FEARS of a fresh rights issue overshadowed a consensus-beating second quarter performance from Dutch insurer Aegon yesterday, after the firm said its capital buffer had fallen.
Shares in Aegon fell 3.5 per cent to €4.37 (£3.60) as the life and pensions firm said tougher requirements from ratings agency Standard & Poor’s meant its reserve capital declined by €700m to €3bn. The shift means bailed-out Aegon will have to tap investors for a cash call if it decides to repay €2bn in state aid and a €1bn penalty this year.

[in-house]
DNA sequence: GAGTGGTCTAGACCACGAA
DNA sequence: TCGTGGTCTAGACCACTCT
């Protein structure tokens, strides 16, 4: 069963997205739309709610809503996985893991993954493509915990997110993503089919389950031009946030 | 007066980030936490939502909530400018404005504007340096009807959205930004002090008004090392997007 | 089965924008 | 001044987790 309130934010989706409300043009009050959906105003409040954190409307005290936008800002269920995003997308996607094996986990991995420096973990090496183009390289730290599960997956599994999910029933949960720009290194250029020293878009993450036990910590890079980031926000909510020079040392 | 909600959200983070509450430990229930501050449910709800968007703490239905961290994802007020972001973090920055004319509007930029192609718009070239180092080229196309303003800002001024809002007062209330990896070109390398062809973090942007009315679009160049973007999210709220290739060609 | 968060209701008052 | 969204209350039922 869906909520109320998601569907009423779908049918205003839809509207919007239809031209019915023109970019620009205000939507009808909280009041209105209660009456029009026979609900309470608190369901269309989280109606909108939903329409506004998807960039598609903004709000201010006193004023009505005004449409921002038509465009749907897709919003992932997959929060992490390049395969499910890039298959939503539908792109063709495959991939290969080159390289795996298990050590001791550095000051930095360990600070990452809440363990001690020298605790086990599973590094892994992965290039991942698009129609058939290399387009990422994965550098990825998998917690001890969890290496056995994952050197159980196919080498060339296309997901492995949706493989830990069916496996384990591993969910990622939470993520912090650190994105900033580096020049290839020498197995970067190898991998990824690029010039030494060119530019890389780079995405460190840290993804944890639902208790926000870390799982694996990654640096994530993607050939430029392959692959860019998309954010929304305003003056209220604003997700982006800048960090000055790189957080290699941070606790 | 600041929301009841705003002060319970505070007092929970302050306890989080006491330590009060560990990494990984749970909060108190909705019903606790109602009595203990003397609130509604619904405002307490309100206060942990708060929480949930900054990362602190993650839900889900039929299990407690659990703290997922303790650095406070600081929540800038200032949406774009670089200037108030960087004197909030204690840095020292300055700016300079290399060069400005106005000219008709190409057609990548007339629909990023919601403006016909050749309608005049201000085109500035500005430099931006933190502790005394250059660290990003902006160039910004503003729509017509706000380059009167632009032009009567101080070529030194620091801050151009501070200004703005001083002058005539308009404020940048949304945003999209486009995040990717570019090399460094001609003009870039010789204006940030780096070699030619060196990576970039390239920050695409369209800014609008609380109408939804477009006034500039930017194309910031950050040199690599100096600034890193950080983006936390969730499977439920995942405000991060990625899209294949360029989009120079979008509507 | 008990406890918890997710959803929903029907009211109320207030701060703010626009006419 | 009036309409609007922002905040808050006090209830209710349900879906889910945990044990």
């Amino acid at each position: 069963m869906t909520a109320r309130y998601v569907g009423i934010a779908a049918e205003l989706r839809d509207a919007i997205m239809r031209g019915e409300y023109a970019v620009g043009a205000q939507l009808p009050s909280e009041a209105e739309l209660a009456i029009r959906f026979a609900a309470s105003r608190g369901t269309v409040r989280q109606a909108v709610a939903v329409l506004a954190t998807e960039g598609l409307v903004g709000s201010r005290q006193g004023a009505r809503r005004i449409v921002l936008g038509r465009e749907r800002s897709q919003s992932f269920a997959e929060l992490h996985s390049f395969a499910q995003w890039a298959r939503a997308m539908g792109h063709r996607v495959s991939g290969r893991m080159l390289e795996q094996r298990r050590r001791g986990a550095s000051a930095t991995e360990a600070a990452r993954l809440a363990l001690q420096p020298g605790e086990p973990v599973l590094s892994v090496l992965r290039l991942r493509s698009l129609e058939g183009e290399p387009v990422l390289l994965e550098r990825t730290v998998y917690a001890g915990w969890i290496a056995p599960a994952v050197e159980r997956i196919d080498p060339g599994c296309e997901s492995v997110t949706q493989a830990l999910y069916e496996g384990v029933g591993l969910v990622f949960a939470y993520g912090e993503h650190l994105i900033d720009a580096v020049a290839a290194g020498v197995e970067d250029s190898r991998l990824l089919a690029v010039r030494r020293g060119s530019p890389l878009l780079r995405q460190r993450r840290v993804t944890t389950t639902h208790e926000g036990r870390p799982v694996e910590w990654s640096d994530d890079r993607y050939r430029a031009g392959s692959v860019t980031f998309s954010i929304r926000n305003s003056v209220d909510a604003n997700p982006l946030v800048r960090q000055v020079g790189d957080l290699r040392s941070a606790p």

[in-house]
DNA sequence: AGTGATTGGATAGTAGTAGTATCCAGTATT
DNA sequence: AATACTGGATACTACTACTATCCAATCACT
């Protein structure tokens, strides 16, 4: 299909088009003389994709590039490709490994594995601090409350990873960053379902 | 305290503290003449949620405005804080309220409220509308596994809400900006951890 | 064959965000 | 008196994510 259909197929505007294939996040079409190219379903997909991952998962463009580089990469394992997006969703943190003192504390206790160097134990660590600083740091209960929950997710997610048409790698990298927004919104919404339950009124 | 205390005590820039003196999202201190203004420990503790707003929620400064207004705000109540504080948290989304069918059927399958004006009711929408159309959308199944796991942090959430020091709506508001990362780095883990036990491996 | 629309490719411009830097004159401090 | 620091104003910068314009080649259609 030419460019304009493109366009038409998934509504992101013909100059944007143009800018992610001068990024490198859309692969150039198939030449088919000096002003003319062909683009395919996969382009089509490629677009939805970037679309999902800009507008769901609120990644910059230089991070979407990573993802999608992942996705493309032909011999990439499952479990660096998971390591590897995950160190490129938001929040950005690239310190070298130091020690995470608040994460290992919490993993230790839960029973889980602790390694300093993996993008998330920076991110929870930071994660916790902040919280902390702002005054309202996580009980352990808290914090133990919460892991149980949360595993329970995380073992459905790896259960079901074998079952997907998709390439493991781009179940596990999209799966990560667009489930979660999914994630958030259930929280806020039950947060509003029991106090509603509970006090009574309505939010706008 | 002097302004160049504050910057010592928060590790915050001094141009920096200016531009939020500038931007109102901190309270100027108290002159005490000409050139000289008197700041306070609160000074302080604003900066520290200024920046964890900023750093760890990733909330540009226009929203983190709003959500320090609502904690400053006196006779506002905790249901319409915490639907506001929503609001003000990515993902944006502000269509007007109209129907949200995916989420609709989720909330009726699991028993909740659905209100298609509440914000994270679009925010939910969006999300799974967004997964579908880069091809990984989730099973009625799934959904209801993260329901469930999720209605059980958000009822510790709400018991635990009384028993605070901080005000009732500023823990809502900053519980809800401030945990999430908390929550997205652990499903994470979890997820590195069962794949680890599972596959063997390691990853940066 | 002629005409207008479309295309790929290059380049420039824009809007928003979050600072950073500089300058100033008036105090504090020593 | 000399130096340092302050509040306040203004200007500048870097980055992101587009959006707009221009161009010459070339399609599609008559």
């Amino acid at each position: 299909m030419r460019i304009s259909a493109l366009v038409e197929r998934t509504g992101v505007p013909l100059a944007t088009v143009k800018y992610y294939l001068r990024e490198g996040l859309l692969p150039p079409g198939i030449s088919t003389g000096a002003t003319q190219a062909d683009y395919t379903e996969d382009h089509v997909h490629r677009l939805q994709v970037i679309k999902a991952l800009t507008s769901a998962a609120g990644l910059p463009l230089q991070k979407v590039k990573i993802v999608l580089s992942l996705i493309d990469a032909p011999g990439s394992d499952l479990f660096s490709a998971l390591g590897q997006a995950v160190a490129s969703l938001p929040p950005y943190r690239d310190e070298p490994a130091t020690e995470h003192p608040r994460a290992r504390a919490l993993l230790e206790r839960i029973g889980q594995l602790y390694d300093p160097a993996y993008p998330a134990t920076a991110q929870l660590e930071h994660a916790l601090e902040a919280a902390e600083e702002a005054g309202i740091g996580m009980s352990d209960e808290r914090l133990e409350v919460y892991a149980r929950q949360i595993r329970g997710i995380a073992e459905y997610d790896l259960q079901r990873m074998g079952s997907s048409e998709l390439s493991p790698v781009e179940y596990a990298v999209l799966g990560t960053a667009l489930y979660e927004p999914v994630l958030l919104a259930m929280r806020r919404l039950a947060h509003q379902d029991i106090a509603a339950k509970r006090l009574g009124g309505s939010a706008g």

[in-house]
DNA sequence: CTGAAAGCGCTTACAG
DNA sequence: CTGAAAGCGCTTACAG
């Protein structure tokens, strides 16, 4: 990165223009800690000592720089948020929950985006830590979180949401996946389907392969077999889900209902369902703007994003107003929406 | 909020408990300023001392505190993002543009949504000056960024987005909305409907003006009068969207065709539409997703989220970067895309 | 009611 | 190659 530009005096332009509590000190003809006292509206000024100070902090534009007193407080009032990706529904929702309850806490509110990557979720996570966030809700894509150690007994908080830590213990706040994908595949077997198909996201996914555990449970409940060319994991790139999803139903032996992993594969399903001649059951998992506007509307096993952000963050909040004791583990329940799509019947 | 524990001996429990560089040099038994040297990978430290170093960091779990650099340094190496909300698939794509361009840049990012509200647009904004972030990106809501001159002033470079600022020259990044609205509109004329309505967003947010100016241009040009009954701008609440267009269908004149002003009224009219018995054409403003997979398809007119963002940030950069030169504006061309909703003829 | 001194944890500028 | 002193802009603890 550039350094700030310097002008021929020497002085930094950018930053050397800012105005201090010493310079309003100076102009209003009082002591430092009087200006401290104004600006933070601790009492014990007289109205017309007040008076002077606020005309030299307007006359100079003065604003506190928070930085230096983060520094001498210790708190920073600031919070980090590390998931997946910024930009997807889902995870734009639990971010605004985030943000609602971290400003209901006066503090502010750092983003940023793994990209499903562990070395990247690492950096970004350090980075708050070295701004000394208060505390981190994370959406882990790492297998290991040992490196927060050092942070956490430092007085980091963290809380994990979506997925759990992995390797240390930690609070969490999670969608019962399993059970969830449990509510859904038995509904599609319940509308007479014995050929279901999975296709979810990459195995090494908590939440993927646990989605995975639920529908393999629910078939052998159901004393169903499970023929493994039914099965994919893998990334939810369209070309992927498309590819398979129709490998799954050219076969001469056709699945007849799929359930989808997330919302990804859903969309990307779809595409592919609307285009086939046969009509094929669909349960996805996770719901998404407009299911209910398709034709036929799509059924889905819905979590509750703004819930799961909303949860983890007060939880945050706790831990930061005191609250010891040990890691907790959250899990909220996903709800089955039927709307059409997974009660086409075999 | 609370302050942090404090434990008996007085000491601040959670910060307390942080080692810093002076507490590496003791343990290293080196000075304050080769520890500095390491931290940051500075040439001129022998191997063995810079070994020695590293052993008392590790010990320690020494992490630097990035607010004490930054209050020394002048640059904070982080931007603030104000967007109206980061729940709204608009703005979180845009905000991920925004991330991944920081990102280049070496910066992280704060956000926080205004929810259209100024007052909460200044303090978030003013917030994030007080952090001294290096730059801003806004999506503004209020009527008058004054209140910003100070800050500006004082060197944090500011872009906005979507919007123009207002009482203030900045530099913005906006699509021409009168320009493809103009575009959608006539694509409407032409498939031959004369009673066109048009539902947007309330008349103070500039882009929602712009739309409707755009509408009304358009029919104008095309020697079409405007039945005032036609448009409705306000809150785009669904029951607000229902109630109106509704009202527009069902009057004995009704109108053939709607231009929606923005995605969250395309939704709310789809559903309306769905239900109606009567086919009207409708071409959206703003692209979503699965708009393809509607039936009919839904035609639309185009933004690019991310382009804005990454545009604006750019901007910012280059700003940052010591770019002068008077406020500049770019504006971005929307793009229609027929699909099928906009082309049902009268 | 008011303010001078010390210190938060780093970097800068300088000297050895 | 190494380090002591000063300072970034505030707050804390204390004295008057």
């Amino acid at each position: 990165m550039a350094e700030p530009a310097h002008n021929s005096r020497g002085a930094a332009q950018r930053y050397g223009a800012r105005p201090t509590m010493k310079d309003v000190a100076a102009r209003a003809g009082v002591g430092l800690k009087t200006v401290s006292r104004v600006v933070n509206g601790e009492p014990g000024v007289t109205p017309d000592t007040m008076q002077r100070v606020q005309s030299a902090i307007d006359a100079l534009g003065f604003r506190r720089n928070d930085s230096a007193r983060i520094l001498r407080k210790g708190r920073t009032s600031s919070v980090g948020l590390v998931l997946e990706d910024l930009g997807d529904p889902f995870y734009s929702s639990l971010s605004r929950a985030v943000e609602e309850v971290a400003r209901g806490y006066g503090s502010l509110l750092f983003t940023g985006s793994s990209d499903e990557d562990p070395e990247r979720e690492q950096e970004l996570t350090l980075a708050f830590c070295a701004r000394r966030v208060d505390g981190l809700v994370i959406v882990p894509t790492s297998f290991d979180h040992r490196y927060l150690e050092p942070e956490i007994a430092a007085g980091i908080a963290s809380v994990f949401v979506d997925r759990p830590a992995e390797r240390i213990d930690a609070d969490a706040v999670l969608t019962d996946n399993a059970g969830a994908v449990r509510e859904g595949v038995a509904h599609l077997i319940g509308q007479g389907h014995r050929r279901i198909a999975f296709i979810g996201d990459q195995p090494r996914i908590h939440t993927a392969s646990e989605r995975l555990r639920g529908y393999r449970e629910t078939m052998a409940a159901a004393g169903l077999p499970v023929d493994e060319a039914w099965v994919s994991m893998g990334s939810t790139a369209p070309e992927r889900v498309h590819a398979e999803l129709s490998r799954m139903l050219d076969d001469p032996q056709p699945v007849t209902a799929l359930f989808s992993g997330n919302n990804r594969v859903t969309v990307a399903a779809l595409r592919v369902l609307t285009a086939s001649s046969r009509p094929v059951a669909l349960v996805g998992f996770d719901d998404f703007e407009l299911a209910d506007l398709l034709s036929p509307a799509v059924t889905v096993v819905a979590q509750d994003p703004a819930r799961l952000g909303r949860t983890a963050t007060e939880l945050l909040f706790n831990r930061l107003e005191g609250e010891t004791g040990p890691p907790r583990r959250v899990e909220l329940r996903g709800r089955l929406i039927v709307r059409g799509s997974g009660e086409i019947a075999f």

Albert Ploegh, an analyst at ING, told City A.M.: “The question is how badly this derails the process. The market thinks the likelihood of a capital raising has increased.”
The news cast a gloom over otherwise strong three-month numbers. Aegon swung back to a net gain of €413m against a loss of €161m the year before, topping expectations, driven by growing pension sales and lower impairments on investments. Core pre-tax earnings were up 26 per cent year-on-year to €522m.
Chief executive Alex Wynaendts said he expected to receive the all-clear from the European Commission on plans to repay state aid soon.